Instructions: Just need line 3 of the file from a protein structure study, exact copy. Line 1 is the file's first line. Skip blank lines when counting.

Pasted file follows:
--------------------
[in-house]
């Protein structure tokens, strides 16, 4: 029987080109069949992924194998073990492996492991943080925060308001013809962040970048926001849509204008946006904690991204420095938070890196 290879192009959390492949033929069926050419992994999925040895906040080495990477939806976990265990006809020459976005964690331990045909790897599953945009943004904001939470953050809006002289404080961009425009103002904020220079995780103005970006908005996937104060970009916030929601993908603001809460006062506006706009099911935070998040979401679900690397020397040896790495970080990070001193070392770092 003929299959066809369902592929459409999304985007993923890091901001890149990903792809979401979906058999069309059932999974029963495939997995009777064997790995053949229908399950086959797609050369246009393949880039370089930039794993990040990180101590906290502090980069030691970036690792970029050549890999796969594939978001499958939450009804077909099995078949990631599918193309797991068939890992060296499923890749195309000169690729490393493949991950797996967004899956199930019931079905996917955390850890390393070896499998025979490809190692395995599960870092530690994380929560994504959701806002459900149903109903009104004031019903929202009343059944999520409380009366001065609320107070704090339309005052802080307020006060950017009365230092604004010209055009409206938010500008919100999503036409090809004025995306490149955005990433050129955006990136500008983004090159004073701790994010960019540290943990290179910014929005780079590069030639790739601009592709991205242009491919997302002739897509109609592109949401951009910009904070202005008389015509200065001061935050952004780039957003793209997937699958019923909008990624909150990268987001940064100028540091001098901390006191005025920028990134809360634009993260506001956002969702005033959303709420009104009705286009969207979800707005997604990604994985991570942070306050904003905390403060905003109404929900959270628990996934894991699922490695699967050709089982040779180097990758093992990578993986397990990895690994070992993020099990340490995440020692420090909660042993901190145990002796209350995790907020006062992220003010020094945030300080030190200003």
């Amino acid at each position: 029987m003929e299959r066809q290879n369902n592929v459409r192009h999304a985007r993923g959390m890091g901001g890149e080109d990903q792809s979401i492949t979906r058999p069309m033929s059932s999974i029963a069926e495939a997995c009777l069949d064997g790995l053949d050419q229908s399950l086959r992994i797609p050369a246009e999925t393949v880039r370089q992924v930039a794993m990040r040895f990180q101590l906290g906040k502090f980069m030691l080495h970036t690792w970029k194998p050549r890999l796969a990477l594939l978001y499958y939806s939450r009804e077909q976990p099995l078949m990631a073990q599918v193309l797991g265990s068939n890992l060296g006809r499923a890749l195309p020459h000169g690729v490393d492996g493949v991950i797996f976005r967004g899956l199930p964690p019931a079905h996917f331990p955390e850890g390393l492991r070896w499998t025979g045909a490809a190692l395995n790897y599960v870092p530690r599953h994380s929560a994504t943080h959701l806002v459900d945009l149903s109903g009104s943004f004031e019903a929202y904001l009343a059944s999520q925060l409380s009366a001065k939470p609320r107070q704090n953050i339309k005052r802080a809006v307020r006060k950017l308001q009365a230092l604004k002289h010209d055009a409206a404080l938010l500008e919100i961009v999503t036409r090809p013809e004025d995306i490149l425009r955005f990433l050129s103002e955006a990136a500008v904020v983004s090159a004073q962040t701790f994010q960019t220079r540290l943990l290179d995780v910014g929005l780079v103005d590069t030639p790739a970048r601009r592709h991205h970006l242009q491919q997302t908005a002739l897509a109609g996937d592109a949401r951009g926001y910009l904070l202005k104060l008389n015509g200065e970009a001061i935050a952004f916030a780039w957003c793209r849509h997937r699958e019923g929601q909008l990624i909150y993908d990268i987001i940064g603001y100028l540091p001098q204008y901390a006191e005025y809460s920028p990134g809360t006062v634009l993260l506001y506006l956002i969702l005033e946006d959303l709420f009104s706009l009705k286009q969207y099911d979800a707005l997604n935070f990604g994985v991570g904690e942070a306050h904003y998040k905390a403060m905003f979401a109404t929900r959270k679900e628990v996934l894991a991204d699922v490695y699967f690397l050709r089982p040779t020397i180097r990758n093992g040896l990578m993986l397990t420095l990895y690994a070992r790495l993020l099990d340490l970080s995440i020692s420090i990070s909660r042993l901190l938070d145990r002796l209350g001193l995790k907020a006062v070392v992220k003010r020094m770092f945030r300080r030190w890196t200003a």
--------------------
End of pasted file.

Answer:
């Amino acid at each position: 029987m003929e299959r066809q290879n369902n592929v459409r192009h999304a985007r993923g959390m890091g901001g890149e080109d990903q792809s979401i492949t979906r058999p069309m033929s059932s999974i029963a069926e495939a997995c009777l069949d064997g790995l053949d050419q229908s399950l086959r992994i797609p050369a246009e999925t393949v880039r370089q992924v930039a794993m990040r040895f990180q101590l906290g906040k502090f980069m030691l080495h970036t690792w970029k194998p050549r890999l796969a990477l594939l978001y499958y939806s939450r009804e077909q976990p099995l078949m990631a073990q599918v193309l797991g265990s068939n890992l060296g006809r499923a890749l195309p020459h000169g690729v490393d492996g493949v991950i797996f976005r967004g899956l199930p964690p019931a079905h996917f331990p955390e850890g390393l492991r070896w499998t025979g045909a490809a190692l395995n790897y599960v870092p530690r599953h994380s929560a994504t943080h959701l806002v459900d945009l149903s109903g009104s943004f004031e019903a929202y904001l009343a059944s999520q925060l409380s009366a001065k939470p609320r107070q704090n953050i339309k005052r802080a809006v307020r006060k950017l308001q009365a230092l604004k002289h010209d055009a409206a404080l938010l500008e919100i961009v999503t036409r090809p013809e004025d995306i490149l425009r955005f990433l050129s103002e955006a990136a500008v904020v983004s090159a004073q962040t701790f994010q960019t220079r540290l943990l290179d995780v910014g929005l780079v103005d590069t030639p790739a970048r601009r592709h991205h970006l242009q491919q997302t908005a002739l897509a109609g996937d592109a949401r951009g926001y910009l904070l202005k104060l008389n015509g200065e970009a001061i935050a952004f916030a780039w957003c793209r849509h997937r699958e019923g929601q909008l990624i909150y993908d990268i987001i940064g603001y100028l540091p001098q204008y901390a006191e005025y809460s920028p990134g809360t006062v634009l993260l506001y506006l956002i969702l005033e946006d959303l709420f009104s706009l009705k286009q969207y099911d979800a707005l997604n935070f990604g994985v991570g904690e942070a306050h904003y998040k905390a403060m905003f979401a109404t929900r959270k679900e628990v996934l894991a991204d699922v490695y699967f690397l050709r089982p040779t020397i180097r990758n093992g040896l990578m993986l397990t420095l990895y690994a070992r790495l993020l099990d340490l970080s995440i020692s420090i990070s909660r042993l901190l938070d145990r002796l209350g001193l995790k907020a006062v070392v992220k003010r020094m770092f945030r300080r030190w890196t200003a």